Testing and Measuring

Usually a test statistic is evaluated under the hypothesis of compliance with HWE. Numerous alternatives for testing HWE have been proposed in the literature and frequentist approaches are most common. The chi-square test compares the observed with the expected numbers under HWE genotype frequencies and remains the most popular option. However, it is now commonly recognized that large sample goodness of fit tests, such as the chi-squared test and the likelihood ratio test, are inefficient and too liberal and may produce contradictory results when the sample size is small or some genotype frequencies very low.

The exact test is an alternative to the chi-square test and can be performed easily for biallelic loci when the asymptotic assumptions for the former test do not hold. Its performance (power and outbreeding detection) is comparable to the chi-square test, but has the advantage of being able to deal with low genotype frequencies, when the chi-square asymptotic distribution is inadequate. The test assesses the conditional probability to observe the given number of homozygotes for fixed sample size. Given that only a finite number of combinations (and thus a finite number of probabilities) occur, the 'achievable significance level' is selected to be as close as possible to the nominal 5%. For the multiallelic loci the exact test proposed by Guo and Thompson can be applied. They proposed two relatively simple inference algorithms based on Markov Chain Monte Carlo methods. More sophisticated approaches for exact inference have been recently proposed, as the use of the Bayes factor which is however restricted for the case of a biallelic locus.

We need to keep in mind that a nonsignificant test result is equivalent to 'non-rejection' of the HWE assumption but it does not prove that the locus exhibits HWE. Besides, the usually applied tests have low power.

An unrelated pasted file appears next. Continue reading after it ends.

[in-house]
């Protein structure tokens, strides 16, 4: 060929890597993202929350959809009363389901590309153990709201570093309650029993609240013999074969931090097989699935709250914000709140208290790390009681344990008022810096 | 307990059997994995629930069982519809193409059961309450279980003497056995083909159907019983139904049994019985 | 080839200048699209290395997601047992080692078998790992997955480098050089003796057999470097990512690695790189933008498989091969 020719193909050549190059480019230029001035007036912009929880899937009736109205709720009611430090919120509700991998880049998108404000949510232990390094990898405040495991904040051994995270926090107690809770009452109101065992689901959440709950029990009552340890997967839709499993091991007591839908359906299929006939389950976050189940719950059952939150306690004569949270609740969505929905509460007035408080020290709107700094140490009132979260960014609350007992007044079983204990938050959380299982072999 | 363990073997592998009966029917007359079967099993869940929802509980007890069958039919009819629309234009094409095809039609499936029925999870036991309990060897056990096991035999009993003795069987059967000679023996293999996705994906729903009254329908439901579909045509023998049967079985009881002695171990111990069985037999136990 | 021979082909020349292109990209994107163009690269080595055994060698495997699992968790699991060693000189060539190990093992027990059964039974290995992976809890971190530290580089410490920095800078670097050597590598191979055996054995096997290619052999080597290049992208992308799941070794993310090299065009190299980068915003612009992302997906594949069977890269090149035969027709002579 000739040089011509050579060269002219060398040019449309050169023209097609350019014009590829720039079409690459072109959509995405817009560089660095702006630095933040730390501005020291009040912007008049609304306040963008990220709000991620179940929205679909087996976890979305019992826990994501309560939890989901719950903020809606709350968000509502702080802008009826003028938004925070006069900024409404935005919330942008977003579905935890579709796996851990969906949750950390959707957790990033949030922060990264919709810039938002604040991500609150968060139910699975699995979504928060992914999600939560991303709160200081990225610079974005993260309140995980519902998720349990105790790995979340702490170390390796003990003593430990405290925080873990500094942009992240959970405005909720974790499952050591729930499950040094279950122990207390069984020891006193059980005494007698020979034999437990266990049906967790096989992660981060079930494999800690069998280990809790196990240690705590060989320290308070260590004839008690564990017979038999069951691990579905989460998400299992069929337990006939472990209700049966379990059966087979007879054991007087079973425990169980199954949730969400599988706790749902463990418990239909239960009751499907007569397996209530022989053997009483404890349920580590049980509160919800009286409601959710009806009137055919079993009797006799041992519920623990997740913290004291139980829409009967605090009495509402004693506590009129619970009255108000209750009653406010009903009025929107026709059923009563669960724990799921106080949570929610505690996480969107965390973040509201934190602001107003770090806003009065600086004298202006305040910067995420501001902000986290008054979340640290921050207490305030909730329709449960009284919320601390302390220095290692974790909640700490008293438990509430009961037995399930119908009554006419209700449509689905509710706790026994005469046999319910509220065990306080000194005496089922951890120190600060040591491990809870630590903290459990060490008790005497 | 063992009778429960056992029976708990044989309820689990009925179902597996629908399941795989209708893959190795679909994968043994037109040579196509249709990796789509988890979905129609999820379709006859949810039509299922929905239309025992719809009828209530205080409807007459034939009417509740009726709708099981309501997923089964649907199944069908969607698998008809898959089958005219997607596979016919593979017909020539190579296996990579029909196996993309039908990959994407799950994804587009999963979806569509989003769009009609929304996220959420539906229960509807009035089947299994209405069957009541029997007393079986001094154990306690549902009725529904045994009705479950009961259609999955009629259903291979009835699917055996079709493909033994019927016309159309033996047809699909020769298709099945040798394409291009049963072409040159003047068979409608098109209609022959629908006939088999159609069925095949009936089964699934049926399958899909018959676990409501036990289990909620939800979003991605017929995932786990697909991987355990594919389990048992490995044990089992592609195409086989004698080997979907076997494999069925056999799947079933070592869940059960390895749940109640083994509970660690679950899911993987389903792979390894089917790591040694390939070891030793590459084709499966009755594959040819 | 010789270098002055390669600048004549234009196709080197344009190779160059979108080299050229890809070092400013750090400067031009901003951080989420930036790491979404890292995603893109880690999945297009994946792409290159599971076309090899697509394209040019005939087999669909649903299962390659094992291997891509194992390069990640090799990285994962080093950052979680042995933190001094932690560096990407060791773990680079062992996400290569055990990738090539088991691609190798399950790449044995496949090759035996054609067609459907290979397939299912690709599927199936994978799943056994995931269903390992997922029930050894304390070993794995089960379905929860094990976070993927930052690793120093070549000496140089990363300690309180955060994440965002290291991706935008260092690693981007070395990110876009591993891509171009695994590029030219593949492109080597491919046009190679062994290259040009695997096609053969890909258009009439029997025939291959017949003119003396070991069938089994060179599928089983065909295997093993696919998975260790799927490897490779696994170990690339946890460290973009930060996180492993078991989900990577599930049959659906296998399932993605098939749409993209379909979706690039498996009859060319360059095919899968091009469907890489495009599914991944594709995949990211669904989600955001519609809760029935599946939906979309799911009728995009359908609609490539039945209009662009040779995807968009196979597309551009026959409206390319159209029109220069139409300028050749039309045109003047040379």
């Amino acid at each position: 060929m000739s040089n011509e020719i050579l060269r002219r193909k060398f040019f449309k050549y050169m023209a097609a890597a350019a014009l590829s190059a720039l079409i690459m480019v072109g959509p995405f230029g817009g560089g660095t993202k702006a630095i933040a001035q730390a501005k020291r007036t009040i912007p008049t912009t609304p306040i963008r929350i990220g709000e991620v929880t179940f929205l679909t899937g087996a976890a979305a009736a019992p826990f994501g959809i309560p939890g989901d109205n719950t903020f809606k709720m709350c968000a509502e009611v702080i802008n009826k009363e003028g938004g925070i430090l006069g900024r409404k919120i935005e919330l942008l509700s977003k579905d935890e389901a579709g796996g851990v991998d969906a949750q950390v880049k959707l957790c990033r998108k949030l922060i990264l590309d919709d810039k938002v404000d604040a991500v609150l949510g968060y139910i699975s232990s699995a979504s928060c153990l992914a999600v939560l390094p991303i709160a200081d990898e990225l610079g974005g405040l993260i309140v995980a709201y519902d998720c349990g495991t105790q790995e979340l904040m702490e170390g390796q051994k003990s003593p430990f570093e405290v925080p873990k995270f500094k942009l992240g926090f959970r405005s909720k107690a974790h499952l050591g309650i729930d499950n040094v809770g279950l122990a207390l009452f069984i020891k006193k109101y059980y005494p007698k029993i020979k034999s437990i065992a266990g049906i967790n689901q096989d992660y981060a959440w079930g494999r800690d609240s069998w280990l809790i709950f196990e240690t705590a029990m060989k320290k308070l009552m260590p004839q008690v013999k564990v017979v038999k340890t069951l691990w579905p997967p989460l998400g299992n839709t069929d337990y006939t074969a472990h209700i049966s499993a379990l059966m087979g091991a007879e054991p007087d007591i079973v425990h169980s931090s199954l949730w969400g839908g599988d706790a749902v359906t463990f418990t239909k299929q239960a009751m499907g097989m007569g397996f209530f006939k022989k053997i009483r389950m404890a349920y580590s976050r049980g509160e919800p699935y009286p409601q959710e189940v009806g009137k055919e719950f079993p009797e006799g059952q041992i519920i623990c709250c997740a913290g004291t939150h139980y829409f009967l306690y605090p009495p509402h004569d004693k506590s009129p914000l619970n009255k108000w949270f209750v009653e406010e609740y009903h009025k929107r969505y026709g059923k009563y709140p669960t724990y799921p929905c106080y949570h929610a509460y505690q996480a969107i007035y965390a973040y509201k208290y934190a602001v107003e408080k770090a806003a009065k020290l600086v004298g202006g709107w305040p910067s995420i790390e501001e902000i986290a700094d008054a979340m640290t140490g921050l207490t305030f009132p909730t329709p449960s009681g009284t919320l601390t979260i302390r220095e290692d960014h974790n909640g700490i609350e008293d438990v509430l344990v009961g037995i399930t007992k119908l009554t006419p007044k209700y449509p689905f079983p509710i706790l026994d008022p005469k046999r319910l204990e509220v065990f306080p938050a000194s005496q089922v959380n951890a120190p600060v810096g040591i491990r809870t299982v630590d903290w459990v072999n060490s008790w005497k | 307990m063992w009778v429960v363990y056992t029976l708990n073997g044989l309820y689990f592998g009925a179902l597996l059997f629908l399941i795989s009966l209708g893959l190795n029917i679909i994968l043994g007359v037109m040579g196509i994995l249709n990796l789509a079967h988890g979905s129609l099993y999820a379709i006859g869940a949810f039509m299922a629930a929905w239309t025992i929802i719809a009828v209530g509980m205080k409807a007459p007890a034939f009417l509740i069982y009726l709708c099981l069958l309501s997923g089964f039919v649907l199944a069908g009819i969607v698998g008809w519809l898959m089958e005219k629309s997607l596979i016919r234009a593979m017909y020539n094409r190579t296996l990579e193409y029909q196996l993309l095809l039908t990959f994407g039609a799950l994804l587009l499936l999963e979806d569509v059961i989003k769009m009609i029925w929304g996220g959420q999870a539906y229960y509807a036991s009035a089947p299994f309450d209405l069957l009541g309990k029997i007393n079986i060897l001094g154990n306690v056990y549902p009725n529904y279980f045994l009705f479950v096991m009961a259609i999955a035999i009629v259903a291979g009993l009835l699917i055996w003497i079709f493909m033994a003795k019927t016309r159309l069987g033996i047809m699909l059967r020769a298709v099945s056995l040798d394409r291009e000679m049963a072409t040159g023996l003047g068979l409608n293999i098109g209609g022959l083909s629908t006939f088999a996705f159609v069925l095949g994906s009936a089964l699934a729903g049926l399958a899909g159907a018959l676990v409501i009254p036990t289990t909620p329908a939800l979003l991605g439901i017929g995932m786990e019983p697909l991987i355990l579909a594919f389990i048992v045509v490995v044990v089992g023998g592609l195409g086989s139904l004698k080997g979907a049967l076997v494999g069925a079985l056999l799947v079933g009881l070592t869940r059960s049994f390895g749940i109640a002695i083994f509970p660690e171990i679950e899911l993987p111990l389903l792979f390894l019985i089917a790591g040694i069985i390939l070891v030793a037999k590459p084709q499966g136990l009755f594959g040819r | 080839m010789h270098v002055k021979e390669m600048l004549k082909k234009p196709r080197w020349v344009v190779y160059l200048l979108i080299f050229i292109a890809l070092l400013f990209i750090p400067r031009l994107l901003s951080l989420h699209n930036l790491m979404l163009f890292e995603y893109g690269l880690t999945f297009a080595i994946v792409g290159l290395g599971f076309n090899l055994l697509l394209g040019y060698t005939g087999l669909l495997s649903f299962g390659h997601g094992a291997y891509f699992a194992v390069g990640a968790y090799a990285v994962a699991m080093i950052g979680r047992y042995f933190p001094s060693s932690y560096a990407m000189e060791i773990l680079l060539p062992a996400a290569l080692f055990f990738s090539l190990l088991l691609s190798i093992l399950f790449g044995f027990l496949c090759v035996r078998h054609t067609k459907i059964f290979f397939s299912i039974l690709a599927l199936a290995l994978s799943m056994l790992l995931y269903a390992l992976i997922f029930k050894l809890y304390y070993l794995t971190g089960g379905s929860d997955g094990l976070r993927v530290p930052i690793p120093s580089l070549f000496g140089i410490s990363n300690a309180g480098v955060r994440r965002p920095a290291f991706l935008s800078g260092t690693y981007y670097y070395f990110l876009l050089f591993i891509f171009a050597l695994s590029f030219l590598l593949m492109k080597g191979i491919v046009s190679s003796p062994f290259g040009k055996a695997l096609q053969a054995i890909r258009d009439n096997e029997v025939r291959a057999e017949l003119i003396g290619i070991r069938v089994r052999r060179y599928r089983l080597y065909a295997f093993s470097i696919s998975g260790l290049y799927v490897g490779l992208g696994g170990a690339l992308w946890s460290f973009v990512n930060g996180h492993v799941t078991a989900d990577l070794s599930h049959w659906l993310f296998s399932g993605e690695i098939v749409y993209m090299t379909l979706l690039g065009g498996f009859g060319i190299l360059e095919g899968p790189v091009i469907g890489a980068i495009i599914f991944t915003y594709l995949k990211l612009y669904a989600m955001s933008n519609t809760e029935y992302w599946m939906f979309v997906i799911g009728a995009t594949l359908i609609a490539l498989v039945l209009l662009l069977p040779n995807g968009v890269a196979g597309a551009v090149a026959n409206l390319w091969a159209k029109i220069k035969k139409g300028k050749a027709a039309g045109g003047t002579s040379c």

Bayesian approaches have also become popular. They can deal with small samples and low or zero frequencies for some genotypes better than the frequentist approaches do. However, the main feature that makes them attractive is their ability to evaluate the 'degree' of departure from HWE. Shoemaker et al. provide a very useful outline of the Bayesian tests as well as a comparative study with the frequentist approaches. The core idea is to parametrize the HWE law; popular choices are the disequilibrium parameter and the fixation coefficient.

The disequilibrium parameter is the difference between observed and expected numbers of homozygotes. The fixation coefficient F can be estimated as one minus the ratio of the number of observed heterozygotes to the number expected under HWE, and can take values between

1 - n and 1. For populations in HWE, the expectation of F is zero. Negative values imply outbreeding and positive values inbreeding.

There is no strict consensus on what constitutes a 'large' fixation coefficient; a value outside the interval [—0.03, 0.03] are conventionally considered an important deviation. For a biallelic locus the observed genotype frequencies can be parametrized as aa = — n)F, a A = 2^(1 — ^)(1 — F), AA = (1 — ^)2+^(1 — ■k)F. Posterior distributions samples with MCMC are used to estimate the probability that the parameter F lies within or outside a given interval.

The package gap for the freely available software R© provides a range of options for testing HWE. Other commercial software such as Stata also have packages for HWE testing.

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